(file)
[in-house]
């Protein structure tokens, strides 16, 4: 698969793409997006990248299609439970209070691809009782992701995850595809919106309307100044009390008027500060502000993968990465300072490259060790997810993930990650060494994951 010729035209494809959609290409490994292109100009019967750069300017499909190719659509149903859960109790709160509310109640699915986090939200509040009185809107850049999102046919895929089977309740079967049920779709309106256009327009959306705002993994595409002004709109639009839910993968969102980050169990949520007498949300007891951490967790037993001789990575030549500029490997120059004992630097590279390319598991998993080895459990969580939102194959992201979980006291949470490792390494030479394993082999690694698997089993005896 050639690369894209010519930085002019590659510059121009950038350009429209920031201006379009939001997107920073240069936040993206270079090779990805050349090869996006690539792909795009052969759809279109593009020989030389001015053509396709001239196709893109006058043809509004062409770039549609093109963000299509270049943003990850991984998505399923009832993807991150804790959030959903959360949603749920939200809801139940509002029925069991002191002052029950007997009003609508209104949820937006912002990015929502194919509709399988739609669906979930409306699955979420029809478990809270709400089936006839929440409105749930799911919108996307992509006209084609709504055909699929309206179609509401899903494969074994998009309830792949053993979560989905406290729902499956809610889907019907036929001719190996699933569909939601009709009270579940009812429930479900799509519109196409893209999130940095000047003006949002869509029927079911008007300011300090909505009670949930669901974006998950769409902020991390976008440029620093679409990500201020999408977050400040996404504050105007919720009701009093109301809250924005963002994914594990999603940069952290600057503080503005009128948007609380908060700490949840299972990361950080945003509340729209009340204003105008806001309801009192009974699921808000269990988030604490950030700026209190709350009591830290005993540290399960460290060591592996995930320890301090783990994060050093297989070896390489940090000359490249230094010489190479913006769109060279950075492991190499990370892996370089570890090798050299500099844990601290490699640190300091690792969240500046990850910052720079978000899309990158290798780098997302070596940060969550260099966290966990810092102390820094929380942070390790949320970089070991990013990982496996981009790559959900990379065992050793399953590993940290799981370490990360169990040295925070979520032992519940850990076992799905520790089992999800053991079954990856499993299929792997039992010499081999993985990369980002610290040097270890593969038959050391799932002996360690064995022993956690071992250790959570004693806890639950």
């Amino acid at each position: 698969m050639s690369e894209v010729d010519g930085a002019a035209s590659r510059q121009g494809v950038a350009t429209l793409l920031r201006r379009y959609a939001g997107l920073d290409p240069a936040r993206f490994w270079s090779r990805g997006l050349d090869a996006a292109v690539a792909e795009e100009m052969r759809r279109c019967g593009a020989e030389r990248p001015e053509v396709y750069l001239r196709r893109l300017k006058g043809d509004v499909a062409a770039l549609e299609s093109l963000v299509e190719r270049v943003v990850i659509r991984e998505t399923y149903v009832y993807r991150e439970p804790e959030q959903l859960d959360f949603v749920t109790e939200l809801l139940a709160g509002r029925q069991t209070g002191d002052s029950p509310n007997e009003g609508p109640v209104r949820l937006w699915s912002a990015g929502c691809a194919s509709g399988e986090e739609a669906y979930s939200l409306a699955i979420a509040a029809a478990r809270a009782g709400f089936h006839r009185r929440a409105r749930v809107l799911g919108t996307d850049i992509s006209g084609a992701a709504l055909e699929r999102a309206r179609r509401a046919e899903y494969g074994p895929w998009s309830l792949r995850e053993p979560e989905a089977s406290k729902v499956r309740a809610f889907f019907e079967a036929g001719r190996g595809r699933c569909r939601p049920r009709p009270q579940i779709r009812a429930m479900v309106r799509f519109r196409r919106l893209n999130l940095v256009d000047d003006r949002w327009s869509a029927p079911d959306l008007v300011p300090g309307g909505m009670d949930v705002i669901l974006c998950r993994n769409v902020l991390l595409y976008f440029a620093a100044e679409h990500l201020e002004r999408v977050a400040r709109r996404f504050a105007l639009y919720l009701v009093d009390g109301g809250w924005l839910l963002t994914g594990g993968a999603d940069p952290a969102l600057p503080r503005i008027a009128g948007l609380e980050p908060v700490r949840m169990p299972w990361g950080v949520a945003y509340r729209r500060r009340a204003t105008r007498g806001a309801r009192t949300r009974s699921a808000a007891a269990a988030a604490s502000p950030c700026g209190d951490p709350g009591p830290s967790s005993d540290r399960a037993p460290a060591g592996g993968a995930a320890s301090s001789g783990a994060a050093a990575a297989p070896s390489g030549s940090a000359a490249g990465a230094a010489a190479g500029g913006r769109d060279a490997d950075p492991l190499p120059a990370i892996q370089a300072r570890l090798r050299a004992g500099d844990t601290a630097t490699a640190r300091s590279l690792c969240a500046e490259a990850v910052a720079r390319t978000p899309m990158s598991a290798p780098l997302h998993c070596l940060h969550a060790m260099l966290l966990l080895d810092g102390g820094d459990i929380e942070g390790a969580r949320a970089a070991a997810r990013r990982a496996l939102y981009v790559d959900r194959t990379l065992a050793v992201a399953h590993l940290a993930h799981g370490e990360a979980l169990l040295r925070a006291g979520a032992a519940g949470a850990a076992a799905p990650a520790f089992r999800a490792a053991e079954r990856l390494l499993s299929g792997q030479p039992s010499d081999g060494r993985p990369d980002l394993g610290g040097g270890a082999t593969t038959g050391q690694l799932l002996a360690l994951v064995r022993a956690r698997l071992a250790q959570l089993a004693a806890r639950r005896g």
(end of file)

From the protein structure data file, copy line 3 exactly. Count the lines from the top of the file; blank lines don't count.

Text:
């Amino acid at each position: 698969m050639s690369e894209v010729d010519g930085a002019a035209s590659r510059q121009g494809v950038a350009t429209l793409l920031r201006r379009y959609a939001g997107l920073d290409p240069a936040r993206f490994w270079s090779r990805g997006l050349d090869a996006a292109v690539a792909e795009e100009m052969r759809r279109c019967g593009a020989e030389r990248p001015e053509v396709y750069l001239r196709r893109l300017k006058g043809d509004v499909a062409a770039l549609e299609s093109l963000v299509e190719r270049v943003v990850i659509r991984e998505t399923y149903v009832y993807r991150e439970p804790e959030q959903l859960d959360f949603v749920t109790e939200l809801l139940a709160g509002r029925q069991t209070g002191d002052s029950p509310n007997e009003g609508p109640v209104r949820l937006w699915s912002a990015g929502c691809a194919s509709g399988e986090e739609a669906y979930s939200l409306a699955i979420a509040a029809a478990r809270a009782g709400f089936h006839r009185r929440a409105r749930v809107l799911g919108t996307d850049i992509s006209g084609a992701a709504l055909e699929r999102a309206r179609r509401a046919e899903y494969g074994p895929w998009s309830l792949r995850e053993p979560e989905a089977s406290k729902v499956r309740a809610f889907f019907e079967a036929g001719r190996g595809r699933c569909r939601p049920r009709p009270q579940i779709r009812a429930m479900v309106r799509f519109r196409r919106l893209n999130l940095v256009d000047d003006r949002w327009s869509a029927p079911d959306l008007v300011p300090g309307g909505m009670d949930v705002i669901l974006c998950r993994n769409v902020l991390l595409y976008f440029a620093a100044e679409h990500l201020e002004r999408v977050a400040r709109r996404f504050a105007l639009y919720l009701v009093d009390g109301g809250w924005l839910l963002t994914g594990g993968a999603d940069p952290a969102l600057p503080r503005i008027a009128g948007l609380e980050p908060v700490r949840m169990p299972w990361g950080v949520a945003y509340r729209r500060r009340a204003t105008r007498g806001a309801r009192t949300r009974s699921a808000a007891a269990a988030a604490s502000p950030c700026g209190d951490p709350g009591p830290s967790s005993d540290r399960a037993p460290a060591g592996g993968a995930a320890s301090s001789g783990a994060a050093a990575a297989p070896s390489g030549s940090a000359a490249g990465a230094a010489a190479g500029g913006r769109d060279a490997d950075p492991l190499p120059a990370i892996q370089a300072r570890l090798r050299a004992g500099d844990t601290a630097t490699a640190r300091s590279l690792c969240a500046e490259a990850v910052a720079r390319t978000p899309m990158s598991a290798p780098l997302h998993c070596l940060h969550a060790m260099l966290l966990l080895d810092g102390g820094d459990i929380e942070g390790a969580r949320a970089a070991a997810r990013r990982a496996l939102y981009v790559d959900r194959t990379l065992a050793v992201a399953h590993l940290a993930h799981g370490e990360a979980l169990l040295r925070a006291g979520a032992a519940g949470a850990a076992a799905p990650a520790f089992r999800a490792a053991e079954r990856l390494l499993s299929g792997q030479p039992s010499d081999g060494r993985p990369d980002l394993g610290g040097g270890a082999t593969t038959g050391q690694l799932l002996a360690l994951v064995r022993a956690r698997l071992a250790q959570l089993a004693a806890r639950r005896g």